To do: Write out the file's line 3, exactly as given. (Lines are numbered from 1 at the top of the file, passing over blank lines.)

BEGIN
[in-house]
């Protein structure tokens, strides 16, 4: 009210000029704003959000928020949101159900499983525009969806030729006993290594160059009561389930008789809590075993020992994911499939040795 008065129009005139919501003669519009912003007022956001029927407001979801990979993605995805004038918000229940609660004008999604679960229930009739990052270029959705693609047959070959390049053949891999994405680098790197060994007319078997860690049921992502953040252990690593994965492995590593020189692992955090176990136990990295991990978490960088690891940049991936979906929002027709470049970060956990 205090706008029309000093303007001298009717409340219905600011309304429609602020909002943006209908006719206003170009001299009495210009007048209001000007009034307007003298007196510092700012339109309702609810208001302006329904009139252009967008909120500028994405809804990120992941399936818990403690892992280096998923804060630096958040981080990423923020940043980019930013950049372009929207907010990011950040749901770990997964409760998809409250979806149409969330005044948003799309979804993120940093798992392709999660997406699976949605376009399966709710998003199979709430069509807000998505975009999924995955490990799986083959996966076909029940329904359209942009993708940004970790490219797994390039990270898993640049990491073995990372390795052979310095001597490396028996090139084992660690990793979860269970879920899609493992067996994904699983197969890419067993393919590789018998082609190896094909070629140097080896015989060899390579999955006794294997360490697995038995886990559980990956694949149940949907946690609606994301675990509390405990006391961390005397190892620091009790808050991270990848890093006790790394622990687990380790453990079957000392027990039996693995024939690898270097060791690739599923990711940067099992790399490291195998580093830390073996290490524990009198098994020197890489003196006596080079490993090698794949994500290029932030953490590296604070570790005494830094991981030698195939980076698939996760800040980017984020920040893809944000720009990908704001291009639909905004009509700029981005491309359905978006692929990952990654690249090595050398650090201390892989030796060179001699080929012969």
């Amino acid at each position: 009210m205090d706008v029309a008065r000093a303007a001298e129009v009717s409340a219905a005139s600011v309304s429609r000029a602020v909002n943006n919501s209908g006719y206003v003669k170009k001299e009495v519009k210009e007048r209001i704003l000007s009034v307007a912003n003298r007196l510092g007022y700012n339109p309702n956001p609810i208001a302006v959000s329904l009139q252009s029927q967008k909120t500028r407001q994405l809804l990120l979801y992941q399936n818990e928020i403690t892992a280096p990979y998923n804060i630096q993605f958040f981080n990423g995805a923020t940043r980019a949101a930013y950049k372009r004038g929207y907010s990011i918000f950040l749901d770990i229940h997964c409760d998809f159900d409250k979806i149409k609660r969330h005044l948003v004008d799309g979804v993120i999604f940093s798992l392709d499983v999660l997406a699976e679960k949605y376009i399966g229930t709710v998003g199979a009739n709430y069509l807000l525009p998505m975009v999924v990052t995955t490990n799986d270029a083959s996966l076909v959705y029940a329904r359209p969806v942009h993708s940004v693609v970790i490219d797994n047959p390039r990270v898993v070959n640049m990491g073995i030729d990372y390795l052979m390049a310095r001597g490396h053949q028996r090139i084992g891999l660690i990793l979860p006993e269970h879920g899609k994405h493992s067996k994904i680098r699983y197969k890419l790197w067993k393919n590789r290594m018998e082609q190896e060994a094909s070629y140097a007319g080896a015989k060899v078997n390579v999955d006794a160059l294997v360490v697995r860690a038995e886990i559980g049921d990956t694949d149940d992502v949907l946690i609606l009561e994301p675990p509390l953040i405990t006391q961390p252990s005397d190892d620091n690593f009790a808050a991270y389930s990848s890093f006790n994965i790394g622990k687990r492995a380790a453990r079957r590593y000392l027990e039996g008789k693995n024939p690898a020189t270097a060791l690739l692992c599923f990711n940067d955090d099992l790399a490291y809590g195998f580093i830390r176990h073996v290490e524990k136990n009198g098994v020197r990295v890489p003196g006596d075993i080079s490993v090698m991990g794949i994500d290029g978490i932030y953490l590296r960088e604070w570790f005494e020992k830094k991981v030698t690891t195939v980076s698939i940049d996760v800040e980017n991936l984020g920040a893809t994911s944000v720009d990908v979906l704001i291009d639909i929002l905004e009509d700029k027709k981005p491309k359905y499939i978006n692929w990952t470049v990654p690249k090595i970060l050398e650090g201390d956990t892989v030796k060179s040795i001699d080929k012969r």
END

């Amino acid at each position: 009210m205090d706008v029309a008065r000093a303007a001298e129009v009717s409340a219905a005139s600011v309304s429609r000029a602020v909002n943006n919501s209908g006719y206003v003669k170009k001299e009495v519009k210009e007048r209001i704003l000007s009034v307007a912003n003298r007196l510092g007022y700012n339109p309702n956001p609810i208001a302006v959000s329904l009139q252009s029927q967008k909120t500028r407001q994405l809804l990120l979801y992941q399936n818990e928020i403690t892992a280096p990979y998923n804060i630096q993605f958040f981080n990423g995805a923020t940043r980019a949101a930013y950049k372009r004038g929207y907010s990011i918000f950040l749901d770990i229940h997964c409760d998809f159900d409250k979806i149409k609660r969330h005044l948003v004008d799309g979804v993120i999604f940093s798992l392709d499983v999660l997406a699976e679960k949605y376009i399966g229930t709710v998003g199979a009739n709430y069509l807000l525009p998505m975009v999924v990052t995955t490990n799986d270029a083959s996966l076909v959705y029940a329904r359209p969806v942009h993708s940004v693609v970790i490219d797994n047959p390039r990270v898993v070959n640049m990491g073995i030729d990372y390795l052979m390049a310095r001597g490396h053949q028996r090139i084992g891999l660690i990793l979860p006993e269970h879920g899609k994405h493992s067996k994904i680098r699983y197969k890419l790197w067993k393919n590789r290594m018998e082609q190896e060994a094909s070629y140097a007319g080896a015989k060899v078997n390579v999955d006794a160059l294997v360490v697995r860690a038995e886990i559980g049921d990956t694949d149940d992502v949907l946690i609606l009561e994301p675990p509390l953040i405990t006391q961390p252990s005397d190892d620091n690593f009790a808050a991270y389930s990848s890093f006790n994965i790394g622990k687990r492995a380790a453990r079957r590593y000392l027990e039996g008789k693995n024939p690898a020189t270097a060791l690739l692992c599923f990711n940067d955090d099992l790399a490291y809590g195998f580093i830390r176990h073996v290490e524990k136990n009198g098994v020197r990295v890489p003196g006596d075993i080079s490993v090698m991990g794949i994500d290029g978490i932030y953490l590296r960088e604070w570790f005494e020992k830094k991981v030698t690891t195939v980076s698939i940049d996760v800040e980017n991936l984020g920040a893809t994911s944000v720009d990908v979906l704001i291009d639909i929002l905004e009509d700029k027709k981005p491309k359905y499939i978006n692929w990952t470049v990654p690249k090595i970060l050398e650090g201390d956990t892989v030796k060179s040795i001699d080929k012969r």